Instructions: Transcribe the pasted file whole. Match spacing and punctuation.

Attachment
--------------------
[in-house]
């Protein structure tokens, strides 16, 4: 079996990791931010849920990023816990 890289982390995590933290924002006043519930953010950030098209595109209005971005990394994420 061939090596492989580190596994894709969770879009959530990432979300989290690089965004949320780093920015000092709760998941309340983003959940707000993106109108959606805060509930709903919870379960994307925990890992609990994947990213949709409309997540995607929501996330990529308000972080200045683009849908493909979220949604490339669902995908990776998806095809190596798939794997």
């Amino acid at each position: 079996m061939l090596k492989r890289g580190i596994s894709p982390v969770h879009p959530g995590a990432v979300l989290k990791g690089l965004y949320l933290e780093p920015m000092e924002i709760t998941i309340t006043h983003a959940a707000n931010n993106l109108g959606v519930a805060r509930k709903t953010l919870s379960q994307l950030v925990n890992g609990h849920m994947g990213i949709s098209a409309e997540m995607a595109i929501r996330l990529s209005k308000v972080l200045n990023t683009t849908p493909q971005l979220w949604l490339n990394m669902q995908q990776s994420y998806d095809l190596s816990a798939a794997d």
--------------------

[in-house]
């Protein structure tokens, strides 16, 4: 079996990791931010849920990023816990 890289982390995590933290924002006043519930953010950030098209595109209005971005990394994420 061939090596492989580190596994894709969770879009959530990432979300989290690089965004949320780093920015000092709760998941309340983003959940707000993106109108959606805060509930709903919870379960994307925990890992609990994947990213949709409309997540995607929501996330990529308000972080200045683009849908493909979220949604490339669902995908990776998806095809190596798939794997």
């Amino acid at each position: 079996m061939l090596k492989r890289g580190i596994s894709p982390v969770h879009p959530g995590a990432v979300l989290k990791g690089l965004y949320l933290e780093p920015m000092e924002i709760t998941i309340t006043h983003a959940a707000n931010n993106l109108g959606v519930a805060r509930k709903t953010l919870s379960q994307l950030v925990n890992g609990h849920m994947g990213i949709s098209a409309e997540m995607a595109i929501r996330l990529s209005k308000v972080l200045n990023t683009t849908p493909q971005l979220w949604l490339n990394m669902q995908q990776s994420y998806d095809l190596s816990a798939a794997d």